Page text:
It is often offered that agreement by contract would be sufficient to form a libertarian community: the terms of admission would be spelled out and agreed to voluntarily; the rights and responsibilities are covered; mechanisms for dispute resolution are spelled out. I would like to raise a few concerns with this idea.
I was prompted to this post via a discussion with Victor July 6, 2018 at 3:37 PM. The relevant discussion:
Victor: Yeah bionic some sort of private club model could play the behavioral / disciplinary role now played crudely and ineptly by the state. Hoppe's private and privately supervised residential neighborhoods come to mind. If you have a bad reputation you are denied admittance. If you behave badly you get thrown out. Private club based society really encourages developing a good reputation and makes it very costly and inconvenient not to.
bionic mosquito: Victor, I believe for such a "private club model" to remain "libertarian" requires something transcendent, something beyond the values of the living members.
Think about organizational transition; think about all of the think tanks that have lost their way after the founder or first generation has passed on.
The examples are countless and demonstrate clearly, it seems to me, that absent something transcendent - something guiding the leadership beyond the goodwill of the existing members - such "private clubs for liberty" will not last long.
Sure, they all had Articles of Incorporation, By-Laws, etc. – in other words, the exact requirements for a “contractual private law society” envisioned by many libertarians: “oh, just sign a contract.”
Yet these “contracts” failed to protect the Mission beyond one lifetime.
The issue: how to stay true to the mission through various transitions, etc. An example might be helpful:
Ford Foundation: Today [8 November 2015] I’m excited to announce that the Ford Foundation’s two-year transition is over… Back in June, I shared the news that we would focus on combating inequality and that we had landed on a set of thematic areas aimed at addressing what we have identified globally as the five key drivers of inequality.
The initial purpose of the foundation?
The foundation was established January 15, 1936, in Michigan by Edsel Ford (president of the Ford Motor Company) and two other executives "to receive and administer funds for scientific, educational and charitable purposes, all for the public welfare."
And how soon did the mission change…the first time?
After the deaths of Edsel Ford in 1943 and Henry Ford in 1947…[t]he board of trustees then commissioned the Gaither Study Committee to chart the foundation's future. The committee, headed by California attorney H. Rowan Gaither, recommended that the foundation become an international philanthropic organisation dedicated to the advancement of human welfare and "urged the foundation to focus on solving humankind's most pressing problems, whatever they might be, rather than work in any particular field...." The board embraced the recommendations in 1949.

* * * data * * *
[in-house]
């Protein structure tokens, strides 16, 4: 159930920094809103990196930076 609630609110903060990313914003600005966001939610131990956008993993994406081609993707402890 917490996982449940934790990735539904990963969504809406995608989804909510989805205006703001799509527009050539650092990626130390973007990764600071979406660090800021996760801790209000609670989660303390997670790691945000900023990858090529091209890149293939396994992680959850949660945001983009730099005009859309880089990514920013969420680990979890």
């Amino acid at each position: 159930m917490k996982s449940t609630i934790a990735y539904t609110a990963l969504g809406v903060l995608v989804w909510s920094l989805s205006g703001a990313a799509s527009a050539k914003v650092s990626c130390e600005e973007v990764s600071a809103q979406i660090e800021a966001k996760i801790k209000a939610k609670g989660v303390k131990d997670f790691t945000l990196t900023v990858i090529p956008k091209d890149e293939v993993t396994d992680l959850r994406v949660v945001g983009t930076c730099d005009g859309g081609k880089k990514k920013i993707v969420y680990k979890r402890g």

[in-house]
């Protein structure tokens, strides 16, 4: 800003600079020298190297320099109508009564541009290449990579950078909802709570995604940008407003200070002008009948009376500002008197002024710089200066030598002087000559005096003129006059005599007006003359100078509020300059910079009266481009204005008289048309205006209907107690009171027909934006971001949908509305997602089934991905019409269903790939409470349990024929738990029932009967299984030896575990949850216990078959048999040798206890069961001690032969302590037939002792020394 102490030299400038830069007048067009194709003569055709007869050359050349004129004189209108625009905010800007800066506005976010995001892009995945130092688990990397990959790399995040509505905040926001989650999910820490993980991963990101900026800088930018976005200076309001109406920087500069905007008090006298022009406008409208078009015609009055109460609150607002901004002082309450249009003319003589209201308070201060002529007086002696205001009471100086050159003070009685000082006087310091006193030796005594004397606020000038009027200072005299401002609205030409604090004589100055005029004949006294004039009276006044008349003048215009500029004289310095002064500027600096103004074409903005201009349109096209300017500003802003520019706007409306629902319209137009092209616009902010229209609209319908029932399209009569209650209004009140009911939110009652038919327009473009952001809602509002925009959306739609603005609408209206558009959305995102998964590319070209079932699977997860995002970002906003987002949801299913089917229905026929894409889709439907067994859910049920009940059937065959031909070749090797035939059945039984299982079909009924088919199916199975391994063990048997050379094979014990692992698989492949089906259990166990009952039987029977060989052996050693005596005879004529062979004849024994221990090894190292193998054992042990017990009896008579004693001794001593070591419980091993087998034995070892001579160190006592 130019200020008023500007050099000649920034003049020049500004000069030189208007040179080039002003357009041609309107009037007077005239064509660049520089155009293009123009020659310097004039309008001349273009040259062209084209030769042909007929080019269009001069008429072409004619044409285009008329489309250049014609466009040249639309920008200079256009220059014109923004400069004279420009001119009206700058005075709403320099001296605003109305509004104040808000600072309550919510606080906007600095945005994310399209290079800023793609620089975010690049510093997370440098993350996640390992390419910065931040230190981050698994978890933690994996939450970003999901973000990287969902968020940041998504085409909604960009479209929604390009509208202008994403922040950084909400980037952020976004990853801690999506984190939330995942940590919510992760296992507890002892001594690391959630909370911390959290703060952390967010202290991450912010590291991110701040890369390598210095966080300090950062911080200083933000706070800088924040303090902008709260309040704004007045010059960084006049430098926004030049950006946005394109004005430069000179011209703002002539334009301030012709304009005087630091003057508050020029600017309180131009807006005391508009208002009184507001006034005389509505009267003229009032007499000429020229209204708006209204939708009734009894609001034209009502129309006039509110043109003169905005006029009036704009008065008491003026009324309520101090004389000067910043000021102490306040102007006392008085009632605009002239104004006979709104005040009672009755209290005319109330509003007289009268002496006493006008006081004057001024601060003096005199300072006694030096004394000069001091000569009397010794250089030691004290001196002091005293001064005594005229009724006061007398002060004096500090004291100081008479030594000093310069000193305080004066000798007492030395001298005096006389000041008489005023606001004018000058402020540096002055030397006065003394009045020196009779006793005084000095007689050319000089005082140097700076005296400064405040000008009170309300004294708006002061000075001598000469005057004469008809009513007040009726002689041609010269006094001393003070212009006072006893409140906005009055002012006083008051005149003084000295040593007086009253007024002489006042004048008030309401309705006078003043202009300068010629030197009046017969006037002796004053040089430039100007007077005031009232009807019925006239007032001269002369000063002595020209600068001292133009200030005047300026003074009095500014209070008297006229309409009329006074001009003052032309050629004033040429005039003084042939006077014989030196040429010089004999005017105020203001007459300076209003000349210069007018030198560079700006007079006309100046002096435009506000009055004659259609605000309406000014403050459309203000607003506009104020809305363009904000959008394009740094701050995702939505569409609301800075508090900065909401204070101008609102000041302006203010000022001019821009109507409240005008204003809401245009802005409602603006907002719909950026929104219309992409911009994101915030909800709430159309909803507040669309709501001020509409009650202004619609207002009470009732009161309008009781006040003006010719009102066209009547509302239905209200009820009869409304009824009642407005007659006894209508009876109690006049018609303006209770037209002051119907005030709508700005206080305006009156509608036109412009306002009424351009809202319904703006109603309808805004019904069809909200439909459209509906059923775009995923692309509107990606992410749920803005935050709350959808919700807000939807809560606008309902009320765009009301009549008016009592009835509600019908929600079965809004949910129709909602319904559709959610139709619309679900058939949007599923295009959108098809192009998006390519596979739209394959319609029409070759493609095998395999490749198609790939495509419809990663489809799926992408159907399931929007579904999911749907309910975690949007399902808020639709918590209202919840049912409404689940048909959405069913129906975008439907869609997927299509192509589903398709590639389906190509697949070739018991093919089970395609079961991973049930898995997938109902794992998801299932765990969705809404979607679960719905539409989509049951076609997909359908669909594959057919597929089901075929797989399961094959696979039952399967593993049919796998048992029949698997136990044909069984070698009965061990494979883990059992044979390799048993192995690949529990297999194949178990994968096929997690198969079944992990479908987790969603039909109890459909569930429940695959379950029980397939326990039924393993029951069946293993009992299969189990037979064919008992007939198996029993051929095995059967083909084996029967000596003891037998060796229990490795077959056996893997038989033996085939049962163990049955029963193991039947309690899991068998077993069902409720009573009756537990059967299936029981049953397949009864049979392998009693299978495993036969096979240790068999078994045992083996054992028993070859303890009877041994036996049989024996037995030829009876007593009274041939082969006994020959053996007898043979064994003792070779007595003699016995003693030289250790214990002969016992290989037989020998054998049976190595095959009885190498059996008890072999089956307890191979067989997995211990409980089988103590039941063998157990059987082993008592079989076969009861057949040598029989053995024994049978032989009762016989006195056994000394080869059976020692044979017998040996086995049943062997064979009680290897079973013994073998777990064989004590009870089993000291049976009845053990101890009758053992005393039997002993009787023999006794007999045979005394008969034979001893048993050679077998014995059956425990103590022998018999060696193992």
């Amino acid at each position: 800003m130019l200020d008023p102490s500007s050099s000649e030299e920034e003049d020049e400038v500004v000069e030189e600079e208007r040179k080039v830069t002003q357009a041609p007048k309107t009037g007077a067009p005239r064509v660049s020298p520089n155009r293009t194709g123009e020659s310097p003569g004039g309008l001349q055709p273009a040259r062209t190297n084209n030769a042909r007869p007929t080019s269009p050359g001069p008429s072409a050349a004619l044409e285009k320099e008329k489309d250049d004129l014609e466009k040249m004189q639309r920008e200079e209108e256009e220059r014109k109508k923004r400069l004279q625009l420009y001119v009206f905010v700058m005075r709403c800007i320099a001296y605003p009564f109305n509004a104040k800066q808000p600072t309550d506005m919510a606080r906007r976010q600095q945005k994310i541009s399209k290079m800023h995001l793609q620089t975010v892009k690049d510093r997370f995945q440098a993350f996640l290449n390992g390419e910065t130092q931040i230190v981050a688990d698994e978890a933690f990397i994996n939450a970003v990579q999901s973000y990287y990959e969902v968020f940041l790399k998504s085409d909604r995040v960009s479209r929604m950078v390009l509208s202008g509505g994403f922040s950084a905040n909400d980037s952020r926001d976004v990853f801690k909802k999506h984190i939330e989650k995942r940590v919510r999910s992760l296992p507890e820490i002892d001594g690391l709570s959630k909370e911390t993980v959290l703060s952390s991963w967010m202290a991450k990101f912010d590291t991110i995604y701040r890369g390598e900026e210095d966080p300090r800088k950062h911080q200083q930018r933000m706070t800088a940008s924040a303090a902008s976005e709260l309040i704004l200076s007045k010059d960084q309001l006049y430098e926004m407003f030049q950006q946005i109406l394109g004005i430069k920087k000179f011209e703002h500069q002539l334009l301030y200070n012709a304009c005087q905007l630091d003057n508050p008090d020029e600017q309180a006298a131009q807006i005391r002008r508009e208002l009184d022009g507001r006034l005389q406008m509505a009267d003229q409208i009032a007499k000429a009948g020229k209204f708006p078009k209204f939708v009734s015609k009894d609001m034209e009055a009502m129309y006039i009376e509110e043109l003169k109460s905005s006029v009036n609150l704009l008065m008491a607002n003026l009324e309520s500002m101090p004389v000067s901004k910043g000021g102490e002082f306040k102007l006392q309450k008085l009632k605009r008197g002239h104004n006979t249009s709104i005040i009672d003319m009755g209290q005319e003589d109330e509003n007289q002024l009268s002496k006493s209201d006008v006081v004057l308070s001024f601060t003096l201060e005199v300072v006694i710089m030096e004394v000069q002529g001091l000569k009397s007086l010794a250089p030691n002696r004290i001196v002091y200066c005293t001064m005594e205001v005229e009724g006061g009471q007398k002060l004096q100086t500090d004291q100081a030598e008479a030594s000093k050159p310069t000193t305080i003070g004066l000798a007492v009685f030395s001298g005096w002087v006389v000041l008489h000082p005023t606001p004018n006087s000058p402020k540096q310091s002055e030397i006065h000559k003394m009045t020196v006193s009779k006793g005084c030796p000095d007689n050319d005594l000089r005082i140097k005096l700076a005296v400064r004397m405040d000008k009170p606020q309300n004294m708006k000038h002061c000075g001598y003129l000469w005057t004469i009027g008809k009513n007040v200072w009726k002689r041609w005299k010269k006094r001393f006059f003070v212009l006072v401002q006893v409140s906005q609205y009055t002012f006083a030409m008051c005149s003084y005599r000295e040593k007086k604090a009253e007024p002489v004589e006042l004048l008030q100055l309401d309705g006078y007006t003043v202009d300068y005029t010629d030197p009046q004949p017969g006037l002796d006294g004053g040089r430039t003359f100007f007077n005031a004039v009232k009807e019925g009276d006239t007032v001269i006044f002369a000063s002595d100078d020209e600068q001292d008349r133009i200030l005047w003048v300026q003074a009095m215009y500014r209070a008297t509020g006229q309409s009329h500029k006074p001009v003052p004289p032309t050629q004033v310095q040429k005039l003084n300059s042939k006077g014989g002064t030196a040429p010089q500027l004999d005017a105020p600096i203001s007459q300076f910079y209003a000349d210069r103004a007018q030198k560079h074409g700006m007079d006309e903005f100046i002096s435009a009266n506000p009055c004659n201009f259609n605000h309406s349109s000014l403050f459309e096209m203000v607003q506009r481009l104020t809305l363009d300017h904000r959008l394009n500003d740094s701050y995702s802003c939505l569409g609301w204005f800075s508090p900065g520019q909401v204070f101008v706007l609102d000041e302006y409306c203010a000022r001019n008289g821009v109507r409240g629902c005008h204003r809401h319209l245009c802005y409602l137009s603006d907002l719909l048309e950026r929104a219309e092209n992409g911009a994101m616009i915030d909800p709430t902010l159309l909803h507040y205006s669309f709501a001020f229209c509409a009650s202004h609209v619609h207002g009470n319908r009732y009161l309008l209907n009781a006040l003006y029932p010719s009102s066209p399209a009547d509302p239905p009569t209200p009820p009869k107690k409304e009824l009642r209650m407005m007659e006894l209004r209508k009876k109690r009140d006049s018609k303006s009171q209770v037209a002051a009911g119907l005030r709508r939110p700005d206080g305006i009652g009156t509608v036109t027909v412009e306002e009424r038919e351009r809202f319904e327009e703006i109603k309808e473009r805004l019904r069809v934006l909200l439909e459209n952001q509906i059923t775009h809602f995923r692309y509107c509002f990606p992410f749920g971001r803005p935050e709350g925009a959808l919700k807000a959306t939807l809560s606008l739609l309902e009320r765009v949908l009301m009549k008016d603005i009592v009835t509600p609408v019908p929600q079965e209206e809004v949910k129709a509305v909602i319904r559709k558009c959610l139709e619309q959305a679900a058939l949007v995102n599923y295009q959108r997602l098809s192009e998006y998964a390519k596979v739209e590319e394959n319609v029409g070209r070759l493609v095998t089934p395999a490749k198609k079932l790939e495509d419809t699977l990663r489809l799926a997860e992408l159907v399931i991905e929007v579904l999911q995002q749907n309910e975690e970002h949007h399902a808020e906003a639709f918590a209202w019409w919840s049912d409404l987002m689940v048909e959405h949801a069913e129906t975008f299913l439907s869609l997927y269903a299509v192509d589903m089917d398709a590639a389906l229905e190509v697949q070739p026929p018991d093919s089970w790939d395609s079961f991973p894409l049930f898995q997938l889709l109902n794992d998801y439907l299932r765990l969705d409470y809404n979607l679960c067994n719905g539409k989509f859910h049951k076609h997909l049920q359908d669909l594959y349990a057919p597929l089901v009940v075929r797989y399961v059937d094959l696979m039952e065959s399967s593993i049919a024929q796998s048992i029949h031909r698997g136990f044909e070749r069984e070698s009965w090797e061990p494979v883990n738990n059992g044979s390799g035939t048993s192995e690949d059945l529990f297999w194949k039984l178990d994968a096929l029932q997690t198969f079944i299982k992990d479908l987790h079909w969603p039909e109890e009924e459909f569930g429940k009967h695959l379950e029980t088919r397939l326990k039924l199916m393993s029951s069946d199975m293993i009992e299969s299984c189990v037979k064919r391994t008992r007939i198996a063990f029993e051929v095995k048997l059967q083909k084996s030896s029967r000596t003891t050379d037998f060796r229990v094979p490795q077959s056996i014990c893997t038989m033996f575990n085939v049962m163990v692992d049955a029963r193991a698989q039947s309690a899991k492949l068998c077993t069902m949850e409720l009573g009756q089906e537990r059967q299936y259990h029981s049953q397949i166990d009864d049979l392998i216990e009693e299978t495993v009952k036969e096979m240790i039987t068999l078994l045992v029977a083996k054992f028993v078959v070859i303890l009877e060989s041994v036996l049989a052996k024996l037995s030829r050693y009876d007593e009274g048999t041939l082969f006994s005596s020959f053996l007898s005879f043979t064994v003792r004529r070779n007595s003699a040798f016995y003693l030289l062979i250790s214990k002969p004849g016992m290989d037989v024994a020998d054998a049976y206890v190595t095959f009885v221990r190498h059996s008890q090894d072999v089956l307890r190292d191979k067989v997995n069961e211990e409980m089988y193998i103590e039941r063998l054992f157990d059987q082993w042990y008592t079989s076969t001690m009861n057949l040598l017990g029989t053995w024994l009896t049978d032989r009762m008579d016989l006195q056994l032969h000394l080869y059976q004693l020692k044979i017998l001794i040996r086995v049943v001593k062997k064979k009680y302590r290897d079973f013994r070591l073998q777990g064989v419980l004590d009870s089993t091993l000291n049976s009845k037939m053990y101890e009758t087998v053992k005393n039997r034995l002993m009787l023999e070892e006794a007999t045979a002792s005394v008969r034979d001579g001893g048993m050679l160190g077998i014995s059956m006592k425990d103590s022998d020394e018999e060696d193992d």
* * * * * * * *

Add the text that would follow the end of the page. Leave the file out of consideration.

So much for the focus on science and education; the focus is now “equality.”
While less relevant, one could also examine the for-profit world. Why I say “less-relevant”? The non-profit / foundation world is a world of ideas – an organization is funded and sustained in pursuit of an idea. Libertarianism is nothing if not an idea. If there was money to be made in the NAP, why are so few people making it? So…I see the for-profit world less relevant to this discussion, but will address it.
Victor offers a possibility in the for-profit world:
Big corporations deal with this problem by bidding up the price of good CEO's. Or good CEO's vie for control of companies which have lost their way.
Examples can certainly be offered about CEOs who have changed course from that which even their predecessor had set – Google’s “Don’t be evil” or whatever they said along these lines (HT Nick) is one of many examples, flushed down the toilet when the hypocrisy became obvious to all.
But this isn’t my main objection to this idea. My main objection is that this idea is nothing other than restating the need of hiring the right strongman: “if only we elect the right leader.”
In any case, one can examine contracts: this vehicle for a contractual community has a sufficient history worthy of examination. Anyone with any experience dealing with such matters knows the following about contracts: no matter how detailed, one can never capture beforehand all possibilities; no matter how well thought-out, contracts are modified and revised.
No matter how well delineated, achieving a “meeting of the minds” between two people is often complex enough, let alone amongst a community of people.
At its core, what is a contractual community but a community in which all residents have signed onto the constitution? And how well have constitutions – a piece of paper – been respected by even those who have signed or drafted it? In any case, constitutions have virtually always been more effective at protecting those in power from the people as opposed to the other way around.
The longest lasting and most (relatively) libertarian society had law that was supported by something transcendent, something not human and more than human; call it respect for culture and tradition or call it God. In its place, we have tried constitutions and we have tried strongmen.
Neither has worked very well at securing and maintaining liberty.